The Problem with Christians having Nice Things, II. Justification by Wealthy Old Testament Saints

I do not know about you, but one of the scariest things for me is to sit through a Sunday school class where an Old Testament narrative is being studied. It is not because I do not esteem biblical narrative as I do the rest of the Scriptures or that I do not believe that its lessons are any less applicable to Christians today, but it is because there seem to be few teachers who understand how to read and how to teach biblical narrative. For instead of reading the text and searching for the intent of a particular author, many who teach biblical narrative treat them as nice little stories about a particular aspect of morality and apply Western moral concepts to its application.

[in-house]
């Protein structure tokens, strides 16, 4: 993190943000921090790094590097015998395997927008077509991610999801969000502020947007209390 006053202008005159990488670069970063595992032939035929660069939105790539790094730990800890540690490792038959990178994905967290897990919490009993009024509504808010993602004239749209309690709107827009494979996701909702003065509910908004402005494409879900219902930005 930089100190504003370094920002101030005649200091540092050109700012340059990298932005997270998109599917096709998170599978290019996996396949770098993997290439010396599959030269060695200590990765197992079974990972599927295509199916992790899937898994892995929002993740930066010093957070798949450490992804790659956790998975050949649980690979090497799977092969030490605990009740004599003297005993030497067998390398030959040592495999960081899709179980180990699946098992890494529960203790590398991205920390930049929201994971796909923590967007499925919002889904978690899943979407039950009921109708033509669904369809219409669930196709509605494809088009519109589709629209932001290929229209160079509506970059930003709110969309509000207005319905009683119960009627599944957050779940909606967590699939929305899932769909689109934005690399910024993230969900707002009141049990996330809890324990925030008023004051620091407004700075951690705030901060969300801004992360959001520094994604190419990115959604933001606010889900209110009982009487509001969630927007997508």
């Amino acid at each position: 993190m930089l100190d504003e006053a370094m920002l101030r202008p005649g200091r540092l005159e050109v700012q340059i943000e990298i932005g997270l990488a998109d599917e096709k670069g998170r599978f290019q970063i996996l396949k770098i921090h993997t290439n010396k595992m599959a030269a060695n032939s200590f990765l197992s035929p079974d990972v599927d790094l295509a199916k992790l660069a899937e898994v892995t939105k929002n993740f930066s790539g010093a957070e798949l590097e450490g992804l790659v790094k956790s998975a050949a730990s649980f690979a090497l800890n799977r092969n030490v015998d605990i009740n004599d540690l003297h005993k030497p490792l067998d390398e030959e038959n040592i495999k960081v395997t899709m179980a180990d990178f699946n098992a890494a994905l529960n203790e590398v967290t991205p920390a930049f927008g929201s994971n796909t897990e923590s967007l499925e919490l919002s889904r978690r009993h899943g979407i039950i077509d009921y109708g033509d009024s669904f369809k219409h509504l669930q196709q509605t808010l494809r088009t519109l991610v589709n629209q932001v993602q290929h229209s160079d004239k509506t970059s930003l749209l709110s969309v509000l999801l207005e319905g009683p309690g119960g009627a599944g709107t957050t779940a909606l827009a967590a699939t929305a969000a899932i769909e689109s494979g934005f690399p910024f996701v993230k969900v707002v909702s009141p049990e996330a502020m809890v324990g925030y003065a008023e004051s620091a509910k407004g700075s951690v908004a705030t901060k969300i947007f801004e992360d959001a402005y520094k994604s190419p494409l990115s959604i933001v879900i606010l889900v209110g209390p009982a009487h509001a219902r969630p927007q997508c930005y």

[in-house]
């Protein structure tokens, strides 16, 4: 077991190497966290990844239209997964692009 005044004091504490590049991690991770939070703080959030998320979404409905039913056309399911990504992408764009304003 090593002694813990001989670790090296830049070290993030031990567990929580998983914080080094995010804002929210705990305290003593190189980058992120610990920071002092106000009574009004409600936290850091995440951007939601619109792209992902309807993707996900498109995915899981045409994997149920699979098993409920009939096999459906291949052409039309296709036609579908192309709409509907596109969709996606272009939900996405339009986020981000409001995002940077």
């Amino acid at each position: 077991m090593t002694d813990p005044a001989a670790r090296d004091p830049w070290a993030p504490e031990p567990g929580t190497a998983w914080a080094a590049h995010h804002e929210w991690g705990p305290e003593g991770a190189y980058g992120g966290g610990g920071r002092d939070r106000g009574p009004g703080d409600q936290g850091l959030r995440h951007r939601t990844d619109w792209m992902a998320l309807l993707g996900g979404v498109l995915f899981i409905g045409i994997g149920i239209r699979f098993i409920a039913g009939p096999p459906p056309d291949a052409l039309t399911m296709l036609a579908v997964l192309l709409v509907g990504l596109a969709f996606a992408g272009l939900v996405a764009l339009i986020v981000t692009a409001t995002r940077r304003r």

For this reason, we have erected unbiblical conclusions and teachings about biblical stories and characters. Thus we teach that Abraham wavered in faith when he took Hagar as his wife and through her bore a son, though Moses does not make that judgment of him, and though Paul writes later of Abraham, “No distrust made him waver concerning the Promise of God, but he grew strong in faith as he gave glory to God, fully convinced that God was able to do what he had promised” (Rm. 4:20,21), and though Paul teaches that the birth of Ishmael happened to demonstrate God’s sovereign choice in election (cf. Rm. 9:7-13). From the misinterpretation of biblical narrative we also have created other false teachings as “listening to small, still voice of God” from the narrative of Elijah in the storm (cf. 1Kngs. 19:12), and have falsely judged other characters such as Rahab and the Hebrew midwives who, out of fear of God, told untruths to save the lives of God’s people, who were then not condemned but commended by God for their actions (cf. Josh. 2; Ex. 1:15-22).